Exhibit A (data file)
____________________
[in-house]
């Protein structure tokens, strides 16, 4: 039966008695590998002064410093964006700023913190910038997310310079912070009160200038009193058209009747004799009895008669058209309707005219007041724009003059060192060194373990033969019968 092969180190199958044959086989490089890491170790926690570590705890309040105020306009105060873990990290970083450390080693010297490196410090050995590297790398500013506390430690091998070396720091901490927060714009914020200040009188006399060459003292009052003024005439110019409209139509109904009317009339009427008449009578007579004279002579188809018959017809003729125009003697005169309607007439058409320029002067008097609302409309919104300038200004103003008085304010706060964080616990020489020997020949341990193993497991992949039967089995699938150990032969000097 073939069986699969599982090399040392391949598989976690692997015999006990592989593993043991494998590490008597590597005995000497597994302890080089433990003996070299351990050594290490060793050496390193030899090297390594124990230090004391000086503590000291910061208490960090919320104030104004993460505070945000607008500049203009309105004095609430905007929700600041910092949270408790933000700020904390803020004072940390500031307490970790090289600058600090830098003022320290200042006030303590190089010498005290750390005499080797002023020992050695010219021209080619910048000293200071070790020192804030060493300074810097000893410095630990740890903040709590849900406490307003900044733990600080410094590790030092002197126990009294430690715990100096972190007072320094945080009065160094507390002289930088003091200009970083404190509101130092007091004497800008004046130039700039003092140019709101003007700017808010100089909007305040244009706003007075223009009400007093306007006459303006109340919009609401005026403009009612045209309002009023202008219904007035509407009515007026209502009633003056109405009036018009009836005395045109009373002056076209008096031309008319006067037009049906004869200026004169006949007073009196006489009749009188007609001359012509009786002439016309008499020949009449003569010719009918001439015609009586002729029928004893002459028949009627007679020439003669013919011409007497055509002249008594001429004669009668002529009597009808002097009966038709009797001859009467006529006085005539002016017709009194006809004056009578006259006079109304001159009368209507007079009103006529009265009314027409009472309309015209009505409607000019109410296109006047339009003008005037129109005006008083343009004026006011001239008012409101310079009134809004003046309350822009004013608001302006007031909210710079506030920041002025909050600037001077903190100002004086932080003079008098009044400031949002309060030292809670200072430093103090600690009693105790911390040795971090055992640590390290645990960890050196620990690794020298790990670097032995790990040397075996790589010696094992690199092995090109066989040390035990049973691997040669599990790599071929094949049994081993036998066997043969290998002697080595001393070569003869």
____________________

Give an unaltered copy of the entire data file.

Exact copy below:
[in-house]
């Protein structure tokens, strides 16, 4: 039966008695590998002064410093964006700023913190910038997310310079912070009160200038009193058209009747004799009895008669058209309707005219007041724009003059060192060194373990033969019968 092969180190199958044959086989490089890491170790926690570590705890309040105020306009105060873990990290970083450390080693010297490196410090050995590297790398500013506390430690091998070396720091901490927060714009914020200040009188006399060459003292009052003024005439110019409209139509109904009317009339009427008449009578007579004279002579188809018959017809003729125009003697005169309607007439058409320029002067008097609302409309919104300038200004103003008085304010706060964080616990020489020997020949341990193993497991992949039967089995699938150990032969000097 073939069986699969599982090399040392391949598989976690692997015999006990592989593993043991494998590490008597590597005995000497597994302890080089433990003996070299351990050594290490060793050496390193030899090297390594124990230090004391000086503590000291910061208490960090919320104030104004993460505070945000607008500049203009309105004095609430905007929700600041910092949270408790933000700020904390803020004072940390500031307490970790090289600058600090830098003022320290200042006030303590190089010498005290750390005499080797002023020992050695010219021209080619910048000293200071070790020192804030060493300074810097000893410095630990740890903040709590849900406490307003900044733990600080410094590790030092002197126990009294430690715990100096972190007072320094945080009065160094507390002289930088003091200009970083404190509101130092007091004497800008004046130039700039003092140019709101003007700017808010100089909007305040244009706003007075223009009400007093306007006459303006109340919009609401005026403009009612045209309002009023202008219904007035509407009515007026209502009633003056109405009036018009009836005395045109009373002056076209008096031309008319006067037009049906004869200026004169006949007073009196006489009749009188007609001359012509009786002439016309008499020949009449003569010719009918001439015609009586002729029928004893002459028949009627007679020439003669013919011409007497055509002249008594001429004669009668002529009597009808002097009966038709009797001859009467006529006085005539002016017709009194006809004056009578006259006079109304001159009368209507007079009103006529009265009314027409009472309309015209009505409607000019109410296109006047339009003008005037129109005006008083343009004026006011001239008012409101310079009134809004003046309350822009004013608001302006007031909210710079506030920041002025909050600037001077903190100002004086932080003079008098009044400031949002309060030292809670200072430093103090600690009693105790911390040795971090055992640590390290645990960890050196620990690794020298790990670097032995790990040397075996790589010696094992690199092995090109066989040390035990049973691997040669599990790599071929094949049994081993036998066997043969290998002697080595001393070569003869």